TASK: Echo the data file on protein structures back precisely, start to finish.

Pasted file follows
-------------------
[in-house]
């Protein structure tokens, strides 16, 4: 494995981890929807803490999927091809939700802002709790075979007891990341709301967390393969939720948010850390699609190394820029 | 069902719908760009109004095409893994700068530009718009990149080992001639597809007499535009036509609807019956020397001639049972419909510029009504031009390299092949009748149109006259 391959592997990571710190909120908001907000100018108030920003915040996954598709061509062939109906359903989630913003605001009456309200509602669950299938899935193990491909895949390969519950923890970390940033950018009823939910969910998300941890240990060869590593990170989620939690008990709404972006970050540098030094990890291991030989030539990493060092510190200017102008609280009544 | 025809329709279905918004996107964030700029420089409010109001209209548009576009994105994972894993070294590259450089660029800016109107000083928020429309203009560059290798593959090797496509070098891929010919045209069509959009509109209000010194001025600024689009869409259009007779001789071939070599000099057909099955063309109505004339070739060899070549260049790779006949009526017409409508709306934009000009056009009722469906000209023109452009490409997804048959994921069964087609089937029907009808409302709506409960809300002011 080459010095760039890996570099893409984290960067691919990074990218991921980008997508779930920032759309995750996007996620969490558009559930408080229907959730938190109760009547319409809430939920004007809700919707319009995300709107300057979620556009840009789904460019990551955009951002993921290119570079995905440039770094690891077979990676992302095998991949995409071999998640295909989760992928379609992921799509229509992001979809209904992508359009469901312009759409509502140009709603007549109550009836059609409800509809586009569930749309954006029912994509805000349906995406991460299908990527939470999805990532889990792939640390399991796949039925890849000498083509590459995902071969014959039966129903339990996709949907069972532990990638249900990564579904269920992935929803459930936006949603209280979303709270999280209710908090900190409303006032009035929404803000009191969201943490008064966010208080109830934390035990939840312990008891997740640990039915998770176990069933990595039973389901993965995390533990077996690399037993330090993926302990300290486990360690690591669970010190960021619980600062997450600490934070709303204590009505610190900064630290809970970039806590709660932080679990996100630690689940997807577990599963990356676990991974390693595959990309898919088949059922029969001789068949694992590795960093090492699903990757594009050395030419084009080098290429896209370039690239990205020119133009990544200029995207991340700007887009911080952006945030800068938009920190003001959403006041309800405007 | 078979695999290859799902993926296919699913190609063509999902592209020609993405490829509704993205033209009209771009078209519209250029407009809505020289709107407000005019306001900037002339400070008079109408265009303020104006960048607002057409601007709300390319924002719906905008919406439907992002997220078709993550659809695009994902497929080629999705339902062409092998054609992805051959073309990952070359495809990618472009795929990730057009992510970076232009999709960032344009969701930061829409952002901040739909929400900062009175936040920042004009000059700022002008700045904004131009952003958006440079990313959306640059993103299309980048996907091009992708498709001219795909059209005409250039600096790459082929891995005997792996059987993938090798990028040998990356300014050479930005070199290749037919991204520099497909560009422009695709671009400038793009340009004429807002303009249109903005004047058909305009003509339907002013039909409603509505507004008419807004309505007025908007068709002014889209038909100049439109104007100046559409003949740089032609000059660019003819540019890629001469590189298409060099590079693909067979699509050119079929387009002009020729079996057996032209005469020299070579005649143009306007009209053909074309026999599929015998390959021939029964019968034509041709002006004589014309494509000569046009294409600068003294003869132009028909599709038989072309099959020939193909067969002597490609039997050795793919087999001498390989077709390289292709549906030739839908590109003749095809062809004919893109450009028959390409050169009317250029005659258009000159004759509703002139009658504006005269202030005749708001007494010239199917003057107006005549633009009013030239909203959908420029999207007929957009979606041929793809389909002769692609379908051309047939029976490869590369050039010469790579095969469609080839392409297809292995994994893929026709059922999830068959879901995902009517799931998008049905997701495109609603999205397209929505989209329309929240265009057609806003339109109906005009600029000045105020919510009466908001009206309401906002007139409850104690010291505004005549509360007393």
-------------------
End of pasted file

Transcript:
[in-house]
């Protein structure tokens, strides 16, 4: 494995981890929807803490999927091809939700802002709790075979007891990341709301967390393969939720948010850390699609190394820029 | 069902719908760009109004095409893994700068530009718009990149080992001639597809007499535009036509609807019956020397001639049972419909510029009504031009390299092949009748149109006259 391959592997990571710190909120908001907000100018108030920003915040996954598709061509062939109906359903989630913003605001009456309200509602669950299938899935193990491909895949390969519950923890970390940033950018009823939910969910998300941890240990060869590593990170989620939690008990709404972006970050540098030094990890291991030989030539990493060092510190200017102008609280009544 | 025809329709279905918004996107964030700029420089409010109001209209548009576009994105994972894993070294590259450089660029800016109107000083928020429309203009560059290798593959090797496509070098891929010919045209069509959009509109209000010194001025600024689009869409259009007779001789071939070599000099057909099955063309109505004339070739060899070549260049790779006949009526017409409508709306934009000009056009009722469906000209023109452009490409997804048959994921069964087609089937029907009808409302709506409960809300002011 080459010095760039890996570099893409984290960067691919990074990218991921980008997508779930920032759309995750996007996620969490558009559930408080229907959730938190109760009547319409809430939920004007809700919707319009995300709107300057979620556009840009789904460019990551955009951002993921290119570079995905440039770094690891077979990676992302095998991949995409071999998640295909989760992928379609992921799509229509992001979809209904992508359009469901312009759409509502140009709603007549109550009836059609409800509809586009569930749309954006029912994509805000349906995406991460299908990527939470999805990532889990792939640390399991796949039925890849000498083509590459995902071969014959039966129903339990996709949907069972532990990638249900990564579904269920992935929803459930936006949603209280979303709270999280209710908090900190409303006032009035929404803000009191969201943490008064966010208080109830934390035990939840312990008891997740640990039915998770176990069933990595039973389901993965995390533990077996690399037993330090993926302990300290486990360690690591669970010190960021619980600062997450600490934070709303204590009505610190900064630290809970970039806590709660932080679990996100630690689940997807577990599963990356676990991974390693595959990309898919088949059922029969001789068949694992590795960093090492699903990757594009050395030419084009080098290429896209370039690239990205020119133009990544200029995207991340700007887009911080952006945030800068938009920190003001959403006041309800405007 | 078979695999290859799902993926296919699913190609063509999902592209020609993405490829509704993205033209009209771009078209519209250029407009809505020289709107407000005019306001900037002339400070008079109408265009303020104006960048607002057409601007709300390319924002719906905008919406439907992002997220078709993550659809695009994902497929080629999705339902062409092998054609992805051959073309990952070359495809990618472009795929990730057009992510970076232009999709960032344009969701930061829409952002901040739909929400900062009175936040920042004009000059700022002008700045904004131009952003958006440079990313959306640059993103299309980048996907091009992708498709001219795909059209005409250039600096790459082929891995005997792996059987993938090798990028040998990356300014050479930005070199290749037919991204520099497909560009422009695709671009400038793009340009004429807002303009249109903005004047058909305009003509339907002013039909409603509505507004008419807004309505007025908007068709002014889209038909100049439109104007100046559409003949740089032609000059660019003819540019890629001469590189298409060099590079693909067979699509050119079929387009002009020729079996057996032209005469020299070579005649143009306007009209053909074309026999599929015998390959021939029964019968034509041709002006004589014309494509000569046009294409600068003294003869132009028909599709038989072309099959020939193909067969002597490609039997050795793919087999001498390989077709390289292709549906030739839908590109003749095809062809004919893109450009028959390409050169009317250029005659258009000159004759509703002139009658504006005269202030005749708001007494010239199917003057107006005549633009009013030239909203959908420029999207007929957009979606041929793809389909002769692609379908051309047939029976490869590369050039010469790579095969469609080839392409297809292995994994893929026709059922999830068959879901995902009517799931998008049905997701495109609603999205397209929505989209329309929240265009057609806003339109109906005009600029000045105020919510009466908001009206309401906002007139409850104690010291505004005549509360007393």